The impact of student mental health support on college success

Exploring the Wellness-Completion connection

As college leaders recognize the connection between student mental health and academic completion — dubbed “the wellness-completion connection” — new ways of supporting the whole student are showing up at colleges and universities across the country. Institutions are increasingly bolstering student mental health services and other resources in an effort to foster wellness — from internet mental health screenings and 24/7 campus-wide food cupboards to micro-grants that reward student success by reducing financial stress. The need is particularly acute for adult students who often have the added pressure of maintaining a career and supporting a family. In a recent article in The EvoLLLution — an online newspaper focused on fundamental shifts in higher education — Dave Jarrat, InsideTrack’s Senior Vice President of Strategic Engagement and Growth, and Anita Burns, Executive Director of Student Accessibility, Excelsior College, shared their thoughts on the vital importance of improving campus wellness through a new approach to student mental health.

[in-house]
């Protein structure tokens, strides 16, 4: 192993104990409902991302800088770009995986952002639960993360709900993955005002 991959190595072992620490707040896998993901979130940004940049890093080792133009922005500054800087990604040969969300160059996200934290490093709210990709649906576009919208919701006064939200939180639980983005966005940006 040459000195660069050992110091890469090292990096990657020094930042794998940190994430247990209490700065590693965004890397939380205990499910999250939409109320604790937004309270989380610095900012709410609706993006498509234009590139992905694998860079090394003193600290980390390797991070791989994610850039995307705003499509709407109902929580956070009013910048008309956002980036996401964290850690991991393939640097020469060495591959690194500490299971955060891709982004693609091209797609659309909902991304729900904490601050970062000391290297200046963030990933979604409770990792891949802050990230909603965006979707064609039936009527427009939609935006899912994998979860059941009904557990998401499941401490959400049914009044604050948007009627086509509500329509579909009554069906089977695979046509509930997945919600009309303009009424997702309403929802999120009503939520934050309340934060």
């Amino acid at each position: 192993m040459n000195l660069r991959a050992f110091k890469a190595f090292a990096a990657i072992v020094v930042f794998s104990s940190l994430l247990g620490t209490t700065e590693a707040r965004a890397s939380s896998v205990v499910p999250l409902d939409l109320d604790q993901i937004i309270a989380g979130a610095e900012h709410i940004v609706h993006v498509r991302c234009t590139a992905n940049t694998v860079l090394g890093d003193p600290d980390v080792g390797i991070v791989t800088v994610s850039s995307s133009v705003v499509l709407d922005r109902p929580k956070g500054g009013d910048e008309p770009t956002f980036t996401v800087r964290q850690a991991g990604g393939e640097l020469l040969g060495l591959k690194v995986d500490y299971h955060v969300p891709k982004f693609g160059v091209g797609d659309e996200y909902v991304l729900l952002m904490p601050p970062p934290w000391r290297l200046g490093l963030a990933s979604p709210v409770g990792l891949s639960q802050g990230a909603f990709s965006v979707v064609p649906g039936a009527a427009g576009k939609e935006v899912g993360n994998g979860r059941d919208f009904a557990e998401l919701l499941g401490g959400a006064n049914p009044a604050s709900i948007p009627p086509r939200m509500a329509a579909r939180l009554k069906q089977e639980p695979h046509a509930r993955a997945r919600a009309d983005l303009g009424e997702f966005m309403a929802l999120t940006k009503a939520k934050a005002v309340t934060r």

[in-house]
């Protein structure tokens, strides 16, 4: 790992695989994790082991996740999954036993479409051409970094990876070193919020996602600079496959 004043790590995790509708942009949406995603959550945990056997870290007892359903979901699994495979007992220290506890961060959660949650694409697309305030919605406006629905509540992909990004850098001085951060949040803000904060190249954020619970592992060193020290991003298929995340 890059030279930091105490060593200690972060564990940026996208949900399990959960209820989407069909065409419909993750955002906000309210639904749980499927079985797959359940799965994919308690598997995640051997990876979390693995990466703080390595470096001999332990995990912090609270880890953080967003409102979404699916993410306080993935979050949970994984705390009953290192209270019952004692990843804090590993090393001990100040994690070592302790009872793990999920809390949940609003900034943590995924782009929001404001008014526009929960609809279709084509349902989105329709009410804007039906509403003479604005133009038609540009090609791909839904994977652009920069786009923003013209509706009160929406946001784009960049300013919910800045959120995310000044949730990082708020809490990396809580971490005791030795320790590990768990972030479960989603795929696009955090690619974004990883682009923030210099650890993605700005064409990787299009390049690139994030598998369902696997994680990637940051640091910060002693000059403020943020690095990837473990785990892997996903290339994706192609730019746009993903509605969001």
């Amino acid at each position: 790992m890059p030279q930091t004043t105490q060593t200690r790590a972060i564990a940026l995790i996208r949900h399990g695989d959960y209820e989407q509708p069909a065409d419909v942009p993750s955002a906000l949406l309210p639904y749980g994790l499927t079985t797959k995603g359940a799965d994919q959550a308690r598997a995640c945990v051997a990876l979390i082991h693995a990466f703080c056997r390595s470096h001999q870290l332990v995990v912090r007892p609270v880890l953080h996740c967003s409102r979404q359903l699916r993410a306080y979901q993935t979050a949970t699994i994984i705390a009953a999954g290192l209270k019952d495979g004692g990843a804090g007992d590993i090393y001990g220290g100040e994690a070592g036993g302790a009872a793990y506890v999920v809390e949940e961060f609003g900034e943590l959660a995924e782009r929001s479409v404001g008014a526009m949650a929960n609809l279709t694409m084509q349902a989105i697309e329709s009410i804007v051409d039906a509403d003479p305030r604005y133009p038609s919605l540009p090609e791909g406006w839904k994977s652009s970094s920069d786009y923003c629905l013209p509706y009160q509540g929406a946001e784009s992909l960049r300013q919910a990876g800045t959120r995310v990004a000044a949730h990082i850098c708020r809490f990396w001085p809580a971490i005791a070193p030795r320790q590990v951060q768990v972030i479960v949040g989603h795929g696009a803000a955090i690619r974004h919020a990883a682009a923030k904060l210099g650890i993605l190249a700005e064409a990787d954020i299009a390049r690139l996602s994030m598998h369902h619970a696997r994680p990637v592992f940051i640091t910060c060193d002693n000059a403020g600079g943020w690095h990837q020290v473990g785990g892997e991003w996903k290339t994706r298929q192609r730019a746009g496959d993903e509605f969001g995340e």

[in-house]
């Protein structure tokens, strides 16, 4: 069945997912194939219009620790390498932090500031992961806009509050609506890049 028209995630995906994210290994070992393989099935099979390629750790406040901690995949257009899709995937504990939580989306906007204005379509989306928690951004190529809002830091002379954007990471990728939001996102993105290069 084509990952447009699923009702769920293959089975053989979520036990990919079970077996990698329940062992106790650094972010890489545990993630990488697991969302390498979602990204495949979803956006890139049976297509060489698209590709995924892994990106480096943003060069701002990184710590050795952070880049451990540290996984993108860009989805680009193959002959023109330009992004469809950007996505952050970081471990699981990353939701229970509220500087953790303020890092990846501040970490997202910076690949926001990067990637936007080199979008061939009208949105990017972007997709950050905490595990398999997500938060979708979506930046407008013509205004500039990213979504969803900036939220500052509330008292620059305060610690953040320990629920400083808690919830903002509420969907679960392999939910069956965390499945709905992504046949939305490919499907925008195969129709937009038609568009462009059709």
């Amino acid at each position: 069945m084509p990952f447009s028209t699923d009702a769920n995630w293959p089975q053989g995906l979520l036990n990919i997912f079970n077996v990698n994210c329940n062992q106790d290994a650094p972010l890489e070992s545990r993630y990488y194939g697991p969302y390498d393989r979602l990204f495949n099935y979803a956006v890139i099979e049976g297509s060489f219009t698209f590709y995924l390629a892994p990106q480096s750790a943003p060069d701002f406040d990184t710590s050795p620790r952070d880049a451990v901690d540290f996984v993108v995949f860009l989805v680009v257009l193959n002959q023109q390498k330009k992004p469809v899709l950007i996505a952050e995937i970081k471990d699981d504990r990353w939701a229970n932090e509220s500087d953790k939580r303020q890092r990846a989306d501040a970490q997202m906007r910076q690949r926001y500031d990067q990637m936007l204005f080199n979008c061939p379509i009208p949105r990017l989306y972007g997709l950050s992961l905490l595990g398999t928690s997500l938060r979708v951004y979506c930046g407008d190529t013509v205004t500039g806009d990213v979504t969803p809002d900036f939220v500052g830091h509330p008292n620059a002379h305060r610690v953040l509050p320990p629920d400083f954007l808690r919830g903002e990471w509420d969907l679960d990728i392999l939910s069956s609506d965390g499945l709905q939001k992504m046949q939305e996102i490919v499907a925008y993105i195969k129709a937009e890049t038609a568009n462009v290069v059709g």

Meet the insider behind the insights.

Q&A with Dave Jarrat, Senior Vice President of Strategic Engagement and Growth at InsideTrack

Why is this topic important to you?

Roughly a third of all college students and nearly two-thirds of working adult college students struggle with mental health issues. Supporting them in addressing these issues is critical to the success of these students, their families, the institutions they attend and society as a whole.

How does the challenge of mental health issues fit with the InsideTrack mission?

InsideTrack is dedicated to improving higher education access and outcomes for all students. That is why we partner with institutions and others across the country to ensure that students get the support they need to make informed enrollment decisions, thrive academically and personally, and graduate prepared for choice-filled lives. Supporting students in addressing potential obstacles related to anxiety, stress and other mental health issues is a critical component of this work.

What do you wish institutional leaders understood better about this topic?

My goal in writing this piece was to raise awareness of the issue, in particular its broad impact on working adult students that make up an increasing share of the college-going population, and to offer some examples of successful efforts at institutions across the country.

Read the full article in The EvoLLLution

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